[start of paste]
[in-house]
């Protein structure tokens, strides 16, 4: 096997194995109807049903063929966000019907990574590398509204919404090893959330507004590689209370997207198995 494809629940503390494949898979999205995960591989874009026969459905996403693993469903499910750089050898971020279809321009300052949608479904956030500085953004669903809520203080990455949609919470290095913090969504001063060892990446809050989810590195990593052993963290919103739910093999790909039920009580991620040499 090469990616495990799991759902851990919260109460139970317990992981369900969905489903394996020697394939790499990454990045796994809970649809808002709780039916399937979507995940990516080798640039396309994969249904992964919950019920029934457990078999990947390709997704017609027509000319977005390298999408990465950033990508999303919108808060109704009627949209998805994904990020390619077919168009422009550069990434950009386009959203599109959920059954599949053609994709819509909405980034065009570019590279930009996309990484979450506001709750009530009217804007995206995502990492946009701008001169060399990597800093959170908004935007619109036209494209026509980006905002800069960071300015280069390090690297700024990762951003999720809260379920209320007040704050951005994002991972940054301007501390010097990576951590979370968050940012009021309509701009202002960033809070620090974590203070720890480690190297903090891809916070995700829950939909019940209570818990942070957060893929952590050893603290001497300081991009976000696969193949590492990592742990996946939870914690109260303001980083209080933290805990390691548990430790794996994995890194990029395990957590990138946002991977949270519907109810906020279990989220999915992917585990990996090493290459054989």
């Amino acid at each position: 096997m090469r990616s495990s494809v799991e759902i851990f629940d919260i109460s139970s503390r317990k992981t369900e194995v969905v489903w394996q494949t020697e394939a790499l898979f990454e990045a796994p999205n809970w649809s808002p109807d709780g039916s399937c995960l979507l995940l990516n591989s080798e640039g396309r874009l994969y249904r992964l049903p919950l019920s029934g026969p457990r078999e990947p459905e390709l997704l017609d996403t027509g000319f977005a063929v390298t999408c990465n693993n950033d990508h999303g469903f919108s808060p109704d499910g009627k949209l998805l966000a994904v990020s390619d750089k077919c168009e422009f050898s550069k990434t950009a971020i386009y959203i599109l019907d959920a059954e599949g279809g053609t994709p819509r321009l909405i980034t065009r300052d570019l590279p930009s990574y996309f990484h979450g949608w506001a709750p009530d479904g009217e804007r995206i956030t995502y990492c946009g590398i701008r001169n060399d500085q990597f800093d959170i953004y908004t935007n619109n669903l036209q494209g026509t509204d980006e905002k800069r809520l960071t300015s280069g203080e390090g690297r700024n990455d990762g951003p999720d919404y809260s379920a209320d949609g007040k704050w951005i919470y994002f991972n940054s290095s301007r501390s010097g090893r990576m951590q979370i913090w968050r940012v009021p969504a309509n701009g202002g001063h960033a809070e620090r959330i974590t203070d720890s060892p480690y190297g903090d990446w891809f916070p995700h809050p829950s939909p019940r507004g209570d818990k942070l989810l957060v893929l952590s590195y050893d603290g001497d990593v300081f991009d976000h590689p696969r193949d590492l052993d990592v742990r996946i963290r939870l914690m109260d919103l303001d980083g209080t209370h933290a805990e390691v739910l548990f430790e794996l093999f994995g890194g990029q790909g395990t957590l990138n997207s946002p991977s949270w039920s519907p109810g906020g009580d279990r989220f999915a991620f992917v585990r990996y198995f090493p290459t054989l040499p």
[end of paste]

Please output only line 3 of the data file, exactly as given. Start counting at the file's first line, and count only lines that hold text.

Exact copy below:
């Amino acid at each position: 096997m090469r990616s495990s494809v799991e759902i851990f629940d919260i109460s139970s503390r317990k992981t369900e194995v969905v489903w394996q494949t020697e394939a790499l898979f990454e990045a796994p999205n809970w649809s808002p109807d709780g039916s399937c995960l979507l995940l990516n591989s080798e640039g396309r874009l994969y249904r992964l049903p919950l019920s029934g026969p457990r078999e990947p459905e390709l997704l017609d996403t027509g000319f977005a063929v390298t999408c990465n693993n950033d990508h999303g469903f919108s808060p109704d499910g009627k949209l998805l966000a994904v990020s390619d750089k077919c168009e422009f050898s550069k990434t950009a971020i386009y959203i599109l019907d959920a059954e599949g279809g053609t994709p819509r321009l909405i980034t065009r300052d570019l590279p930009s990574y996309f990484h979450g949608w506001a709750p009530d479904g009217e804007r995206i956030t995502y990492c946009g590398i701008r001169n060399d500085q990597f800093d959170i953004y908004t935007n619109n669903l036209q494209g026509t509204d980006e905002k800069r809520l960071t300015s280069g203080e390090g690297r700024n990455d990762g951003p999720d919404y809260s379920a209320d949609g007040k704050w951005i919470y994002f991972n940054s290095s301007r501390s010097g090893r990576m951590q979370i913090w968050r940012v009021p969504a309509n701009g202002g001063h960033a809070e620090r959330i974590t203070d720890s060892p480690y190297g903090d990446w891809f916070p995700h809050p829950s939909p019940r507004g209570d818990k942070l989810l957060v893929l952590s590195y050893d603290g001497d990593v300081f991009d976000h590689p696969r193949d590492l052993d990592v742990r996946i963290r939870l914690m109260d919103l303001d980083g209080t209370h933290a805990e390691v739910l548990f430790e794996l093999f994995g890194g990029q790909g395990t957590l990138n997207s946002p991977s949270w039920s519907p109810g906020g009580d279990r989220f999915a991620f992917v585990r990996y198995f090493p290459t054989l040499p």